Operation Stack solution on M20 in Kent 'too risky'

Operation Stack Image copyright Getty Images
Image caption During Operation Stack lorries waiting to cross the Channel are parked on the M20

A contraflow on the M20 to ease congestion when Operation Stack is implemented would be an "unacceptable risk", Highways England has said.

The operation involves parking - or stacking - lorries on the motorway when cross-Channel services are disrupted.

Lorries have been parked on the coastbound carriageway of the motorway on 21 days over the past three months.

MP Damian Collins said: "Highways England need to come up with an alternative solution."

In a statement, Highways England said: "We have decided a contraflow would present a significant and unacceptable risk to the safety of road users and anyone required to work within it.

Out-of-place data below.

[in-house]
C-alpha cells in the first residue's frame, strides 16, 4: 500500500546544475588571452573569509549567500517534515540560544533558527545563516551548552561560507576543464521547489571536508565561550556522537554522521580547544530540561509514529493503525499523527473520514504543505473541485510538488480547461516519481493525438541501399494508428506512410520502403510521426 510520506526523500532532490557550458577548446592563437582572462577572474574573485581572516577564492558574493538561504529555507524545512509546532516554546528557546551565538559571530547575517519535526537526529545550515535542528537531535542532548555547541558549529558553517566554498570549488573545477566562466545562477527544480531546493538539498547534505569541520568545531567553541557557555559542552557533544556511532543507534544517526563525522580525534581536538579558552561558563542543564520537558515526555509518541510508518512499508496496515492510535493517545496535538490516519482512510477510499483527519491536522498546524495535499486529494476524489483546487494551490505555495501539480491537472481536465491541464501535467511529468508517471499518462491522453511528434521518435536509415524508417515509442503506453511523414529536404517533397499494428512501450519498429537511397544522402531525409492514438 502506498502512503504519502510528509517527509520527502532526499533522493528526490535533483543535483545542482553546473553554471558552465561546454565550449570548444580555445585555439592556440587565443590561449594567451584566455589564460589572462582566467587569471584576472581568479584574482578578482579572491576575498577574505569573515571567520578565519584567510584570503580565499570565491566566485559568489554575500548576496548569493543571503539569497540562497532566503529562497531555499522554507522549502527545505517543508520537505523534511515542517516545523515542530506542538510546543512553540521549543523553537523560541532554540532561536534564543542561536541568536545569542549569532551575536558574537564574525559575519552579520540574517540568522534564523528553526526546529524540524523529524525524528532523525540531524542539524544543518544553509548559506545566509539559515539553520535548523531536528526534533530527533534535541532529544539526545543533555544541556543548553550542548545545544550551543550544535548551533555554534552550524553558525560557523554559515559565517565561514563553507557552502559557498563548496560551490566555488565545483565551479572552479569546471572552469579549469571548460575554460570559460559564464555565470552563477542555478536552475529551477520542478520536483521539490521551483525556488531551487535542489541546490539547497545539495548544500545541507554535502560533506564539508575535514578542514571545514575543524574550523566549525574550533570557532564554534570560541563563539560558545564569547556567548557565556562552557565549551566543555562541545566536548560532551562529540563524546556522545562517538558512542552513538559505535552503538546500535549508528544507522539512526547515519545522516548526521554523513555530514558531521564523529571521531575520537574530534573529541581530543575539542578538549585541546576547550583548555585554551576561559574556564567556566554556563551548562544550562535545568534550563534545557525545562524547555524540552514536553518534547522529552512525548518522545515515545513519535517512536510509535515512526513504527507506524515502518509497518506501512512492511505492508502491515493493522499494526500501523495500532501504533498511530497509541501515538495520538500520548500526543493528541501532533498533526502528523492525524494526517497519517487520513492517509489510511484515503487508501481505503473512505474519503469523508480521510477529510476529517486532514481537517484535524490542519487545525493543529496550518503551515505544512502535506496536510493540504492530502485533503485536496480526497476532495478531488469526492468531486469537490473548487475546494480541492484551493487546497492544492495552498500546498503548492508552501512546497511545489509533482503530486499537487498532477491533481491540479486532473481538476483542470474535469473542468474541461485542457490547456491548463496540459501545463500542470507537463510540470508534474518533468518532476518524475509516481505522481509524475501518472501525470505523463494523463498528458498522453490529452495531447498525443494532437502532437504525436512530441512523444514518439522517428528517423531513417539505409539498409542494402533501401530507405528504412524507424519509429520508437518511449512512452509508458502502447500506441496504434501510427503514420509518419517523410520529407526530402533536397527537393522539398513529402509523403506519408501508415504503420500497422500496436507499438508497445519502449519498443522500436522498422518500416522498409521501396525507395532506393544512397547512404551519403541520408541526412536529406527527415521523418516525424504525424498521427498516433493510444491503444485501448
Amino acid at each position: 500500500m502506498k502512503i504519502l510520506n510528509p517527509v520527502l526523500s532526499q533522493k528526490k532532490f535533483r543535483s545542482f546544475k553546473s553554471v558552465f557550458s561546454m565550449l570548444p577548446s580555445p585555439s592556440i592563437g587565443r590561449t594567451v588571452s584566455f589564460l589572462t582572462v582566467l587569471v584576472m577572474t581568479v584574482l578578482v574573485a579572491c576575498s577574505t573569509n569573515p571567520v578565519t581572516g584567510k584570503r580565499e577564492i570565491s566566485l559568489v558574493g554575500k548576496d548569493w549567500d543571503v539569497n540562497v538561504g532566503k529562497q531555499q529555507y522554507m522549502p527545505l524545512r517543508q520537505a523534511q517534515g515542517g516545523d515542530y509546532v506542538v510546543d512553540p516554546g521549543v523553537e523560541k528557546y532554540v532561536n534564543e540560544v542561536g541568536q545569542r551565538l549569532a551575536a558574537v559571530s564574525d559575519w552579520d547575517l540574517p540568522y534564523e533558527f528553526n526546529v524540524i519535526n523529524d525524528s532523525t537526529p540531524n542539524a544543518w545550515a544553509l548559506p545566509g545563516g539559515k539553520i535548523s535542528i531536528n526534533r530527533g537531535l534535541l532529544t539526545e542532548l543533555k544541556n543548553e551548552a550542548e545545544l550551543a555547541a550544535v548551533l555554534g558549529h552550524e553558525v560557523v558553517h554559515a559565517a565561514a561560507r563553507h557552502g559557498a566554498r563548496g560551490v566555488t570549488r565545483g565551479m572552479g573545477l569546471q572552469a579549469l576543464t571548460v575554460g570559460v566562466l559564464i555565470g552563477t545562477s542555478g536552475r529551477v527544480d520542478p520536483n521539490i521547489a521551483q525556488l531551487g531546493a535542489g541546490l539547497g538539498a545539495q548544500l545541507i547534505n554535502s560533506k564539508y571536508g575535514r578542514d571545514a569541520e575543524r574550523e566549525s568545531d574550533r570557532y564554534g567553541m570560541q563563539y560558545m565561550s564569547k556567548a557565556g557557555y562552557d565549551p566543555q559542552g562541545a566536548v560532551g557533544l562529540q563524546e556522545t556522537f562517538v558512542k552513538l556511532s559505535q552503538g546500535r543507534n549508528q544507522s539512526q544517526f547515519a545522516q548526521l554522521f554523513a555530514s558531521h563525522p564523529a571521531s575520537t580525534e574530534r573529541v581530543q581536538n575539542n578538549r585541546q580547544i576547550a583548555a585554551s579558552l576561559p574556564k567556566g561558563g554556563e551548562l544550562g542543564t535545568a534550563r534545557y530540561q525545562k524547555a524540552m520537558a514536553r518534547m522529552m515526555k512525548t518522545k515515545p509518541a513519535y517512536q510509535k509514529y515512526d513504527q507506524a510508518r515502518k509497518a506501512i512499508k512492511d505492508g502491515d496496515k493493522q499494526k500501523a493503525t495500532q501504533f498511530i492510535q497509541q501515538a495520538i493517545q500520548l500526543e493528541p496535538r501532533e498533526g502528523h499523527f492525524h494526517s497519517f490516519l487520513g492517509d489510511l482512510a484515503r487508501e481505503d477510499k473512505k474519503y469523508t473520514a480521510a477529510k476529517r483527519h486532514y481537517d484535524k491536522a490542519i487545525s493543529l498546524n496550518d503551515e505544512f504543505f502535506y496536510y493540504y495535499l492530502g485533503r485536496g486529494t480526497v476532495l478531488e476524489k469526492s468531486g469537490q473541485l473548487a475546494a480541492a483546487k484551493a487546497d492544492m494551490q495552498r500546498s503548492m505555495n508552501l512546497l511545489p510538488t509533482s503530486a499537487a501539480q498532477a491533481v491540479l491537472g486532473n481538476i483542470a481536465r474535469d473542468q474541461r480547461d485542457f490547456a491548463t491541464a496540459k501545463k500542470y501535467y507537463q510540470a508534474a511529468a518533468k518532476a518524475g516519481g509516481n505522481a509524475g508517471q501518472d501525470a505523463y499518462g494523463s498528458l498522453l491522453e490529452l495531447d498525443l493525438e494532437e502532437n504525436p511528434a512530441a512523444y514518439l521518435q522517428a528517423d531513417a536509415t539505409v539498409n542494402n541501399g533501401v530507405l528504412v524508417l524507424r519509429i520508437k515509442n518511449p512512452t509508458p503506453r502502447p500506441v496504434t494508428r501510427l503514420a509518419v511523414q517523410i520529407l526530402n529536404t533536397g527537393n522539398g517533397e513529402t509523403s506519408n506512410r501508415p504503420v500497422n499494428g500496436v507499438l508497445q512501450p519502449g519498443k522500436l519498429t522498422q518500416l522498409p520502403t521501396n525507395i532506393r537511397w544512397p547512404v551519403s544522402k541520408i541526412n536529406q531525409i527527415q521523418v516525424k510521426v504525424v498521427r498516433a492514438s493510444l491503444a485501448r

"Using freestanding cones - the quickest way to set up a contraflow - to separate lanes of traffic for a long stretch of a motorway would expose drivers to the risk of collision with oncoming traffic.

"Any incident within the contraflow would be difficult for emergency services to access and could cause severe and unpredictable delays."

'Come up with ideas'

Mr Collins, the Conservative MP for Folkestone and Hythe, said: "If it doesn't happen, Highways England need to come up with an alternative solution.

"The contraflow proposal which was on the table at the summit meeting last Friday was proposed by Highways England.

"It's not just for them to pass judgement on ideas - it's about time they came up with ideas of their own."

In response, Highways England said it had not agreed to a contraflow at the meeting - it had agreed to look into the possibility of putting one in quickly.

It said it would continue to work with everyone to find alternatives, but safety "was the biggest factor".

The Freight Transport Association said the rejection of the idea of a contraflow on the M20 was "extremely frustrating".

Phillip Gomm, from the RAC Foundation, said: "A contraflow is worth trying. We see situations where cones keep vehicles apart, and we have average-speed cameras installed to manage the flow of traffic."


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